On Salinger

by aengelson | January 29th, 2010

So J.D. Salinger died.

News travels fast from New Hampshire to Hanoi these days. I wouldn’t say I’m a huge Salinger fan, but The Catcher in the Rye influenced me as writer in more ways than I’d like to admit.

Salinger's book is both a novel and a cultural icon.

I don’t have specific memories or stories about the first time I read it. More a sort of general feeling about the freedom of being young and smart and free–and reading a book about being young and smart and free–and learning to think for yourself and swinging punches at a world that didn’t really care much about you or what you were interested in. It was a time when I fancied being a writer or a journalist. It was when I was heading off to college to become the person I now am. It was a time when I began to realize that books could do more than lift you up and make you noble. Books were sometimes bad for your character, but those books made life more liveable and bearable and fun.

I don’t even know if all of this came to me specifically from reading The Catcher in the Rye. But now that I’m muddling my way through writing my first novel, I think about The Catcher more and more. Though my characters and setting are very different, that Caulfield voice–cynical, chatty, intelligent, unknowingly poignant and wise–is an influence I can’t shake off or ignore. Any American writer hoping to write about youth in the first person has to eventually come to terms with Holden Caulfield. And particularly in my instance: my book happens to be set  in the mid-twentieth century (what the hell was I thinking, I keep asking myself). It’s hard not to slip into that voice.

In some ways, Salinger’s book is more than just a novel. It’s a cultural symbol–like the Mona Lisa or Marilyn Monroe–bigger than all it contains, significant not just for its content, but what it represents: coming-of-age, rebellion, the evil pleasures of reading. Even the cover of the book itself is iconic (at least the edition I have–and I think it’s pretty much stayed the same through its many printings). It’s austere, free of the hyperbole or the marketing or the bullshit that graces most book covers. It says: this book needs no introduction. In some ways it’s contemporary American culture’s ur-book: the book you’re supposed to read when you’re first discovering what it is to be reader and an adult. It’s also a touchstone. How many times have reviewers labeled a debut novel “A Catcher in the Rye for our time?” I swear there was a blurb that said exactly that on the cover of Generation X, but I can’t check, since my copy of Coupland’s novel was lost in a flood and I had no need to replace it.

But I still have my battered copy of The Catcher in the Rye, which I think I stole from my dad’s bookshelf.

The fame that attached itself to Salinger’s book, like some sort of toxic mold, was the kind of fame-for-fame’s-sake that drove Salinger into seclusion and near-madness, and which I would guess he despised for its shallowness. In a word, it’s phony. Salinger left the world at a moment when fame is everything. What we value today is simply measured by how many people instantly recognize it. That’s all. Be it Paris Hilton or Avatar or The Catcher in the Rye. Sometimes what’s famous is good, as Salinger’s book is. But it’s not a prerequisite. I suppose it never really was, but today what is celebrated seems more hollow than ever.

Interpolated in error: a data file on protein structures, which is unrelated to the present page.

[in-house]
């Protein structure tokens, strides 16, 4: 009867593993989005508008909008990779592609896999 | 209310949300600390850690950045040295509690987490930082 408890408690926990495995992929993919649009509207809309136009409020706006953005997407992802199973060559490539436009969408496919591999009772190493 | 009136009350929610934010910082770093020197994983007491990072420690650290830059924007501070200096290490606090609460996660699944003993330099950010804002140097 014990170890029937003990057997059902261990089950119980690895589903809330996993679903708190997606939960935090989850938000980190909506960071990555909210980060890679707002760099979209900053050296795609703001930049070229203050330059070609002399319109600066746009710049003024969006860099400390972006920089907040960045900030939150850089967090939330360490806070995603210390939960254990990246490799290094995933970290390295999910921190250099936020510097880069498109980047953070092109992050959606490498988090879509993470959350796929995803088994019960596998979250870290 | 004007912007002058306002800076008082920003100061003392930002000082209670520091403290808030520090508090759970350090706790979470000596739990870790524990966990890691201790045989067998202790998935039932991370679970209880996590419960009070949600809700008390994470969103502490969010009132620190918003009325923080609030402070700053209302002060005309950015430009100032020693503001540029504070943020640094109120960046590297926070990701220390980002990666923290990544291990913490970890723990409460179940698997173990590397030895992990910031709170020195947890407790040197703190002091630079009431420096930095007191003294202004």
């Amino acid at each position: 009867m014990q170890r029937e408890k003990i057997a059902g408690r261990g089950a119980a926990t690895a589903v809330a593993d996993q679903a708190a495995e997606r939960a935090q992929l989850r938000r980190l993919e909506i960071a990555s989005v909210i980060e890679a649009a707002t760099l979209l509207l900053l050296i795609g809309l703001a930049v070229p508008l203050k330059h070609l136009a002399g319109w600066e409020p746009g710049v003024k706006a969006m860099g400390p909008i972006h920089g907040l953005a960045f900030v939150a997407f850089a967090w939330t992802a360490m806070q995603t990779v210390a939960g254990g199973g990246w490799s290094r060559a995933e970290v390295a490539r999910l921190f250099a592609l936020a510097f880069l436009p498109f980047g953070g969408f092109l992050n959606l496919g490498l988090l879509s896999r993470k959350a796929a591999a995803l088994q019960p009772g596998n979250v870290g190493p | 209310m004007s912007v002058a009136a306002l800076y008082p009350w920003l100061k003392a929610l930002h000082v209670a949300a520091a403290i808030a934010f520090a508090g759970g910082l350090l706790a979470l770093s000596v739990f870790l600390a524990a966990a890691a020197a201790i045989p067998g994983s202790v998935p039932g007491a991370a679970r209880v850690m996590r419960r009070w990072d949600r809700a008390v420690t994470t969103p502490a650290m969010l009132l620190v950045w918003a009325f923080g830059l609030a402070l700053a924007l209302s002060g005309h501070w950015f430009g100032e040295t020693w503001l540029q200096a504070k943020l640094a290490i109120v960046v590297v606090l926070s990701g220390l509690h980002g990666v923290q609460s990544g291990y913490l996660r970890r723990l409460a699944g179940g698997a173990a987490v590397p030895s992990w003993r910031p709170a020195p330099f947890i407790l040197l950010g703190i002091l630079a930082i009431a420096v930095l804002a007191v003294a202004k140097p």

Inevitably there will be talk of what Salinger had been been writing during his 50-year New England exile. I have to say I’m a little creeped out about the idea of a safe full of a dozen unpublished Salinger novels or stories. There’s something disturbing about that–in a sort of Jack Nicholson in The Shining sort of way. But perhaps, like Emily Dickinson, the vast body of his work will see the light of day after he’s passed on. But whatever is locked in that safe won’t have quite the impact of The Catcher.

For more about Salinger, check out a  a great story of how my friend Erik scooped but then failed to scoop the story of the publication of Salinger’s story Hapworth 16, 1924 in book form. The New York Times Book Review‘s Michiko Kakutani has some thoughts on Salinger, although in the article she uses the word “limn,” which I believe should be permanently removed from the book reviewer’s lexicon. It’s like nails on a chalkboard for me. I mean, who besides book critics ever uses that word?

What a phony.

5 Responses to “On Salinger”

  1. Rbt. B. Rutherford says:

    Great post, Andy.

  2. Beautiful thoughts on “Catcher,” Andy.

  3. Brian Hosey says:

    Very enjoyable piece!

  4. Thanks everyone for the kind comments. It felt good to write it–it kind of took me by surprise how Salinger’s death set some gears in motion. Now I just need to write post on the most annoying words in the English language…

Leave a Reply

About This Site

Andy Engelson is a writer and editor who lives in Hanoi, Vietnam. He's currently working on a historical novel set in the Northwest United States during World War II. He's also a freelance writer, essayist and member of the Hanoi Writer's Collective. In a former life, he edited Washington Trails magazine for six years and before that was freelance journalist. He likes to hike, travel, and play with his family.

Quotable

By believing passionately in something that still does not exist, we create it. The nonexistent is whatever we have not sufficiently desired. — Franz Kafka, Journals

Blogroll

Recent Posts

Previous Posts

Most Recent Comments